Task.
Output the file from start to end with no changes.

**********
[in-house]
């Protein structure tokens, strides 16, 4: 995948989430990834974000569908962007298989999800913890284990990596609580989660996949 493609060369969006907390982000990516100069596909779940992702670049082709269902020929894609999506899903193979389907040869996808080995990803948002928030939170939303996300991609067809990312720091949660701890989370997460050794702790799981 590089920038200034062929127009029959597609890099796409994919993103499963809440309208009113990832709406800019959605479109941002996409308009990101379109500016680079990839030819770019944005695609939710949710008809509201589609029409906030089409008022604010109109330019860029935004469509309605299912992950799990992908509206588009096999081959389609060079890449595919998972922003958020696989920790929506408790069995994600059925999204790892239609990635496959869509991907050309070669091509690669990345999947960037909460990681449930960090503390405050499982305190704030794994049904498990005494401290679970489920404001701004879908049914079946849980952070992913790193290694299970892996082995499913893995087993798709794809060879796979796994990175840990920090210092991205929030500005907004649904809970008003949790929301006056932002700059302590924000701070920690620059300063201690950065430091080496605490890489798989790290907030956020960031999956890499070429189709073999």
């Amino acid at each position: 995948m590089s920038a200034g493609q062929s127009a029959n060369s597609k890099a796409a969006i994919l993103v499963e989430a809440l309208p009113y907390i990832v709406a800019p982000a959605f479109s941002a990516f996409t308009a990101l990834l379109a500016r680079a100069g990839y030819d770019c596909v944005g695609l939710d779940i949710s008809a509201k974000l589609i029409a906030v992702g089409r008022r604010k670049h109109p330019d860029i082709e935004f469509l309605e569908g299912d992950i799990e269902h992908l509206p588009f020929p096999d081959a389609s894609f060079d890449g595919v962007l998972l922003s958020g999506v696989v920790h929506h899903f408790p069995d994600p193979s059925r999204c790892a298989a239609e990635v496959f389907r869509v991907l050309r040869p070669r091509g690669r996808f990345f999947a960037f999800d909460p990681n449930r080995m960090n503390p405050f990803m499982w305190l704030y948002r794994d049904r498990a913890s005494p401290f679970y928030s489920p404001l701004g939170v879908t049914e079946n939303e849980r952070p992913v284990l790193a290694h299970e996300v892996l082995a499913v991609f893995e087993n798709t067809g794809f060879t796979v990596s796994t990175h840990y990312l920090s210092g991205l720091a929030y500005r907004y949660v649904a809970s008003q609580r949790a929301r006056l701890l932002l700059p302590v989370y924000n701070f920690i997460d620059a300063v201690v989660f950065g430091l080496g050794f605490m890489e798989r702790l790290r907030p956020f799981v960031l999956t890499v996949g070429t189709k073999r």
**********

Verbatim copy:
[in-house]
């Protein structure tokens, strides 16, 4: 995948989430990834974000569908962007298989999800913890284990990596609580989660996949 493609060369969006907390982000990516100069596909779940992702670049082709269902020929894609999506899903193979389907040869996808080995990803948002928030939170939303996300991609067809990312720091949660701890989370997460050794702790799981 590089920038200034062929127009029959597609890099796409994919993103499963809440309208009113990832709406800019959605479109941002996409308009990101379109500016680079990839030819770019944005695609939710949710008809509201589609029409906030089409008022604010109109330019860029935004469509309605299912992950799990992908509206588009096999081959389609060079890449595919998972922003958020696989920790929506408790069995994600059925999204790892239609990635496959869509991907050309070669091509690669990345999947960037909460990681449930960090503390405050499982305190704030794994049904498990005494401290679970489920404001701004879908049914079946849980952070992913790193290694299970892996082995499913893995087993798709794809060879796979796994990175840990920090210092991205929030500005907004649904809970008003949790929301006056932002700059302590924000701070920690620059300063201690950065430091080496605490890489798989790290907030956020960031999956890499070429189709073999």
């Amino acid at each position: 995948m590089s920038a200034g493609q062929s127009a029959n060369s597609k890099a796409a969006i994919l993103v499963e989430a809440l309208p009113y907390i990832v709406a800019p982000a959605f479109s941002a990516f996409t308009a990101l990834l379109a500016r680079a100069g990839y030819d770019c596909v944005g695609l939710d779940i949710s008809a509201k974000l589609i029409a906030v992702g089409r008022r604010k670049h109109p330019d860029i082709e935004f469509l309605e569908g299912d992950i799990e269902h992908l509206p588009f020929p096999d081959a389609s894609f060079d890449g595919v962007l998972l922003s958020g999506v696989v920790h929506h899903f408790p069995d994600p193979s059925r999204c790892a298989a239609e990635v496959f389907r869509v991907l050309r040869p070669r091509g690669r996808f990345f999947a960037f999800d909460p990681n449930r080995m960090n503390p405050f990803m499982w305190l704030y948002r794994d049904r498990a913890s005494p401290f679970y928030s489920p404001l701004g939170v879908t049914e079946n939303e849980r952070p992913v284990l790193a290694h299970e996300v892996l082995a499913v991609f893995e087993n798709t067809g794809f060879t796979v990596s796994t990175h840990y990312l920090s210092g991205l720091a929030y500005r907004y949660v649904a809970s008003q609580r949790a929301r006056l701890l932002l700059p302590v989370y924000n701070f920690i997460d620059a300063v201690v989660f950065g430091l080496g050794f605490m890489e798989r702790l790290r907030p956020f799981v960031l999956t890499v996949g070429t189709k073999r």